The UN has been pushing for general (one person, one vote) elections since 2018, although the Somali government has little influence beyond the urban centers of southern Somalia, which is due to the fact that, until recently, al-Shabaab controlled large parts of south-central Somalia. Moreover, northern Somalia is divided into two autonomous regional states, Somaliland and Puntland, which are not accountable to the government in Mogadishu. Elections originally scheduled for February 2021 were not held as all sides failed to adequately prepare for them. In mid-2020, the government under President Abdullahi Farmajo (2017–2022), the opposition and the UN agreed to hold indirect elections. However, preparations for the elections did not proceed swiftly enough and, in February 2021, President Farmajo decreed the extension of his mandate by two years. This led to violent clashes in Mogadishu. Under UN pressure, an agreement was reached in July 2021 that parliamentary elections would be held by the end of February 2022. The constitution of the upper and the lower houses of parliament by electoral delegates took until April 2022 and was again overshadowed by a lack of transparency and allegations of corruption.[4] On May 15, 2022, the parliamentarians elected Hassan Sheikh Mahamoud, who had already served once as Somali president (2012–2017), as their country’s new leader.

The international actors who had initiated and pushed this clearly misguided process bear partial responsibility for these conflicts surrounding elections. In an internal UN consultation in November 2021, a leading official mentioned that the elections would not improve the situation in Somalia regardless of its outcome. Others wondered aloud how the international community should deal with a future president likely to come to power through vote-rigging and who enjoys only minimal legitimacy.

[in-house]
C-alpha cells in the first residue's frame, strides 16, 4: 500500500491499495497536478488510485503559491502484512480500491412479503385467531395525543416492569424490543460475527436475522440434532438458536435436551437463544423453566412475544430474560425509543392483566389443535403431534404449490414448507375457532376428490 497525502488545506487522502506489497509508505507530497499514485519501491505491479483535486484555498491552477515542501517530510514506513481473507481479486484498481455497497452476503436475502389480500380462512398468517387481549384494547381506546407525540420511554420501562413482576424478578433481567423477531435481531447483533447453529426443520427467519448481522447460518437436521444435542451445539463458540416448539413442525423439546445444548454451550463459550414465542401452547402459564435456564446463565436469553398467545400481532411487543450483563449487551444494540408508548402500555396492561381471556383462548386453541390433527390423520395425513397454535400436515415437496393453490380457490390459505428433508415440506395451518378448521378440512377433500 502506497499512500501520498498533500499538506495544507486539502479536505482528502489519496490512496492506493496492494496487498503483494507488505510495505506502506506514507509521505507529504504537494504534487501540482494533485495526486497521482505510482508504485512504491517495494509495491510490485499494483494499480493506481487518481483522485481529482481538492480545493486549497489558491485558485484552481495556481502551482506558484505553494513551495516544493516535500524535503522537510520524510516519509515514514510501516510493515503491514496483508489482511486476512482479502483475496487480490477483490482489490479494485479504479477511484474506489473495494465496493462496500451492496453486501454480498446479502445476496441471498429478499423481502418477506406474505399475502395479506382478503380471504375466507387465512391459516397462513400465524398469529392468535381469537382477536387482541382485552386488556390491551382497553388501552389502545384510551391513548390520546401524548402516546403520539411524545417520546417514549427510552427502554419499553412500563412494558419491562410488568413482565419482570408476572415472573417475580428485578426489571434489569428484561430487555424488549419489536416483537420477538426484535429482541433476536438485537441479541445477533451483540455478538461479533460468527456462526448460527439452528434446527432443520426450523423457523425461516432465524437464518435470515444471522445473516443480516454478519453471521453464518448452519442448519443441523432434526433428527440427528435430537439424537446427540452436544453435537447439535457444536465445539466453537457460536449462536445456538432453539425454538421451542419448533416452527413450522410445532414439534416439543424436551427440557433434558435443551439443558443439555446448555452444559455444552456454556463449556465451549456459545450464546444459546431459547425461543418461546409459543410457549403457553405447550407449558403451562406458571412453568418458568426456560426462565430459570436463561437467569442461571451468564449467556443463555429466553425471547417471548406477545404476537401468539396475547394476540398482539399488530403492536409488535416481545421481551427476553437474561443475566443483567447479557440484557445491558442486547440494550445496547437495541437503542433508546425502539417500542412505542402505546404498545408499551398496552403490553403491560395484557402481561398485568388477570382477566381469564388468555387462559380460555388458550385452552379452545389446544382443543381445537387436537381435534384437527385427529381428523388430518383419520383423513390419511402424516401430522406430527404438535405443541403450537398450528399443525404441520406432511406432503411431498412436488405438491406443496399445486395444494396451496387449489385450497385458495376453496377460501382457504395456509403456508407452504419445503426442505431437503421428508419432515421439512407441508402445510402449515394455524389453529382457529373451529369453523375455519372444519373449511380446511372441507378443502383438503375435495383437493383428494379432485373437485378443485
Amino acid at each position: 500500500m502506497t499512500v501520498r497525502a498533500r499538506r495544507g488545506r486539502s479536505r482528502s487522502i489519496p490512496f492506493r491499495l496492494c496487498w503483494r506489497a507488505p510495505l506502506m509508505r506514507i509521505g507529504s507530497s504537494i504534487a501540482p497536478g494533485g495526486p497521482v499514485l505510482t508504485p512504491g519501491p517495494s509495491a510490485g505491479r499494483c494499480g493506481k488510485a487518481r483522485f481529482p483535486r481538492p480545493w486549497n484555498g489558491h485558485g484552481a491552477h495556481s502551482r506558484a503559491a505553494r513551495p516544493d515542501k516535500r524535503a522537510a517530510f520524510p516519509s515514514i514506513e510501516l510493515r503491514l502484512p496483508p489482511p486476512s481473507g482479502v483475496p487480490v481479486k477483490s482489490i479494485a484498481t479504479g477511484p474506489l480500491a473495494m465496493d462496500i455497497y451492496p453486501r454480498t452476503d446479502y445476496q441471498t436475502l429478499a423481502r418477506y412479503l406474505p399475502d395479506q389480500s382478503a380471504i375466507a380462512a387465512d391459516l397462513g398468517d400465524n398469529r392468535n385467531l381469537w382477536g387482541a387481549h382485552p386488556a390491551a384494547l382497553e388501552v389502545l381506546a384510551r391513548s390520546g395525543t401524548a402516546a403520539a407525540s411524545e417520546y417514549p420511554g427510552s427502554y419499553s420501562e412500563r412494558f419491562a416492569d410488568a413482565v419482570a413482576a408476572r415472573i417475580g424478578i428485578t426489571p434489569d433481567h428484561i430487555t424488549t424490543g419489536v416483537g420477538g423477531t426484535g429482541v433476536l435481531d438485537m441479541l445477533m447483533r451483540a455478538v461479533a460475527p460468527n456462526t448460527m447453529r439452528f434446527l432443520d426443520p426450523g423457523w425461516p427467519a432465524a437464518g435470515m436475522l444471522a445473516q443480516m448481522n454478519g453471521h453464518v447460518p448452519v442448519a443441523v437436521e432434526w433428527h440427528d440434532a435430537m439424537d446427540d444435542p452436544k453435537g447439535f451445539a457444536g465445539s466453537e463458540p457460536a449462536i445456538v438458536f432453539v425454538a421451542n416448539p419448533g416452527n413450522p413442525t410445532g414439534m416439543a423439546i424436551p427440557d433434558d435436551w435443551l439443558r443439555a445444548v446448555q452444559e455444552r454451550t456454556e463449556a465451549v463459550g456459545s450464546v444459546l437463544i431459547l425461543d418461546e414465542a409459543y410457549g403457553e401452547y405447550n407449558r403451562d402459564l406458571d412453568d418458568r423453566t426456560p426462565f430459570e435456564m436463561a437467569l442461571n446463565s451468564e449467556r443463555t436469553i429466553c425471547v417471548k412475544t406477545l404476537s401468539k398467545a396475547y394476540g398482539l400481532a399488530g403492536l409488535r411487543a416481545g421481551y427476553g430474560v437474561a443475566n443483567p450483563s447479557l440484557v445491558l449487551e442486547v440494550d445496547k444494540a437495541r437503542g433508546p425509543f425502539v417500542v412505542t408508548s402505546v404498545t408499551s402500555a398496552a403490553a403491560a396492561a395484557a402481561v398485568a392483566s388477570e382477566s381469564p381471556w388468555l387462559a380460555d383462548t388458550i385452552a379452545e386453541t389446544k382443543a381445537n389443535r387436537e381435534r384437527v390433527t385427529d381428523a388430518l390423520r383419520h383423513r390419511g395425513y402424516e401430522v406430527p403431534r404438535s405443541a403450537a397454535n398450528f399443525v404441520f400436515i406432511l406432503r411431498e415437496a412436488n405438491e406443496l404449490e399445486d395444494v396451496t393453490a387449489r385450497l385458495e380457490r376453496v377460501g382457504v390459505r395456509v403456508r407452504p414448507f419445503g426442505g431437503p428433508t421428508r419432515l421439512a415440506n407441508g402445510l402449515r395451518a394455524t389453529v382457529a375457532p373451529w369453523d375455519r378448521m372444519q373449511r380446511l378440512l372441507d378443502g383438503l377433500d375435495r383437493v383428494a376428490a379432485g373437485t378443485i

It is clear that the political interventions carried out in Somalia have not facilitated the development of a stable state. None of the governments established with external help over the past decades has provided effective security for its citizens, not to mention services in the areas of education, health care or public transport. Improvements in these areas depend primarily on the Somali diaspora and humanitarian engagements.

Why are elections nevertheless being organized at great expense? “Election day is payday,” as a German employee of a non-governmental organization active in Mogadishu pointed out in January 2022.[5] In order to continue carrying out projects in Somalia, international aid organizations need partners in the government who officially endorse their projects. Elections, even if misguided, serve to create a minimum of (external) legitimacy in this context. Against this backdrop, it is no wonder that most aid projects do not benefit the Somali population officially deemed to be “beneficiaries,” but rather the actors carrying them out and some local elites.[6]

In South Sudan as well, external actors have been instrumental in building new state structures. Officially, South Sudan’s state formation began in 2011 with a popular referendum agreed upon as part of the 2005 Comprehensive Peace Agreement. This referendum showed that the vast majority of the South Sudanese population wanted independence from Sudan. On the occasion of the international recognition of South Sudan on July 9, 2011, immediately following its declaration of independence, then-UN Secretary-General Ban Ki-moon declared: “Like any newborn, South Sudan needs help.”[7]

Referring to South Sudan as a child in need of help is an indication of the development paradigm of the Global North. Efforts to establish peace, stability and the rule of law are associated with parental care and are thus quasi-naturalized. External actors claim a high degree of influence and leeway in shaping state formation in South Sudan. On the ground, state-building is a rocky process that involves violent, less-violent and more peaceful phases, and is characterized by numerous broken peace agreements. A good decade of independence resulted in hundreds of thousands of deaths through violence, hunger and disease, along with about 2.3 million displaced persons.[8] Ongoing international presence and the establishment of an aid-dependent state have become the hallmarks of emerging South Sudan (similar to the situation in Somalia).